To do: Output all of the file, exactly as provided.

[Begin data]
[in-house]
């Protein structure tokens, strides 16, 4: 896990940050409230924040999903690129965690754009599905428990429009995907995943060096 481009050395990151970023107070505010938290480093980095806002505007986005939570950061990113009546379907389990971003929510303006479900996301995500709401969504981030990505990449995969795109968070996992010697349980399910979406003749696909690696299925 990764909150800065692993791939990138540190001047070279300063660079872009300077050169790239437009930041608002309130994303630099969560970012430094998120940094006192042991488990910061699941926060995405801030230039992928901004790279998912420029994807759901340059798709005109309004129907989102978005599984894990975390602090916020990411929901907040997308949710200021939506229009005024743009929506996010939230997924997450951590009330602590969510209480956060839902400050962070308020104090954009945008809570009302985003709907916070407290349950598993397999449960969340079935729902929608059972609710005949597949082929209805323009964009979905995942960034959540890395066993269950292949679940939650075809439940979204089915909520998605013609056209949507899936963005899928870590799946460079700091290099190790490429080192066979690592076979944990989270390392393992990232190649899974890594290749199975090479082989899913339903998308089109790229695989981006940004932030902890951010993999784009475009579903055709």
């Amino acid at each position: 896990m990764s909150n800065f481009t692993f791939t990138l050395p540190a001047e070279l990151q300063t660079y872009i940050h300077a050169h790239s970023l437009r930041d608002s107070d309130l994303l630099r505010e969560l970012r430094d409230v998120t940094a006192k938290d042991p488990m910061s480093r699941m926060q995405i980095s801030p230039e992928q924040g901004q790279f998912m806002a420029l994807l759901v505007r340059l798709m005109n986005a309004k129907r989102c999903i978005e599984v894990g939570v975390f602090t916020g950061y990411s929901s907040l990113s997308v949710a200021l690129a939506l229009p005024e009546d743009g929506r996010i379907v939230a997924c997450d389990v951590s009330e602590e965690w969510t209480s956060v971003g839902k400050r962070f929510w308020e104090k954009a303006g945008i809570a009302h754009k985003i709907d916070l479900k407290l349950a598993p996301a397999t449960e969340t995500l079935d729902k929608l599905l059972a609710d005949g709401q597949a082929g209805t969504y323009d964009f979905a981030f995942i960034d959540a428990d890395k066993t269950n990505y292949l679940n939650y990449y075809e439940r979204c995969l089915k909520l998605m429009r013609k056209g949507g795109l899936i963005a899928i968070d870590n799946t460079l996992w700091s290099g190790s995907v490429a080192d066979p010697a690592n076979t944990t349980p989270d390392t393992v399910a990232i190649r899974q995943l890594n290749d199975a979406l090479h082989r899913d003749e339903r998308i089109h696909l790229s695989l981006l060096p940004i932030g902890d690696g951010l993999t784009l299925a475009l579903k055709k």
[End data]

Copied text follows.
[in-house]
């Protein structure tokens, strides 16, 4: 896990940050409230924040999903690129965690754009599905428990429009995907995943060096 481009050395990151970023107070505010938290480093980095806002505007986005939570950061990113009546379907389990971003929510303006479900996301995500709401969504981030990505990449995969795109968070996992010697349980399910979406003749696909690696299925 990764909150800065692993791939990138540190001047070279300063660079872009300077050169790239437009930041608002309130994303630099969560970012430094998120940094006192042991488990910061699941926060995405801030230039992928901004790279998912420029994807759901340059798709005109309004129907989102978005599984894990975390602090916020990411929901907040997308949710200021939506229009005024743009929506996010939230997924997450951590009330602590969510209480956060839902400050962070308020104090954009945008809570009302985003709907916070407290349950598993397999449960969340079935729902929608059972609710005949597949082929209805323009964009979905995942960034959540890395066993269950292949679940939650075809439940979204089915909520998605013609056209949507899936963005899928870590799946460079700091290099190790490429080192066979690592076979944990989270390392393992990232190649899974890594290749199975090479082989899913339903998308089109790229695989981006940004932030902890951010993999784009475009579903055709």
């Amino acid at each position: 896990m990764s909150n800065f481009t692993f791939t990138l050395p540190a001047e070279l990151q300063t660079y872009i940050h300077a050169h790239s970023l437009r930041d608002s107070d309130l994303l630099r505010e969560l970012r430094d409230v998120t940094a006192k938290d042991p488990m910061s480093r699941m926060q995405i980095s801030p230039e992928q924040g901004q790279f998912m806002a420029l994807l759901v505007r340059l798709m005109n986005a309004k129907r989102c999903i978005e599984v894990g939570v975390f602090t916020g950061y990411s929901s907040l990113s997308v949710a200021l690129a939506l229009p005024e009546d743009g929506r996010i379907v939230a997924c997450d389990v951590s009330e602590e965690w969510t209480s956060v971003g839902k400050r962070f929510w308020e104090k954009a303006g945008i809570a009302h754009k985003i709907d916070l479900k407290l349950a598993p996301a397999t449960e969340t995500l079935d729902k929608l599905l059972a609710d005949g709401q597949a082929g209805t969504y323009d964009f979905a981030f995942i960034d959540a428990d890395k066993t269950n990505y292949l679940n939650y990449y075809e439940r979204c995969l089915k909520l998605m429009r013609k056209g949507g795109l899936i963005a899928i968070d870590n799946t460079l996992w700091s290099g190790s995907v490429a080192d066979p010697a690592n076979t944990t349980p989270d390392t393992v399910a990232i190649r899974q995943l890594n290749d199975a979406l090479h082989r899913d003749e339903r998308i089109h696909l790229s695989l981006l060096p940004i932030g902890d690696g951010l993999t784009l299925a475009l579903k055709k």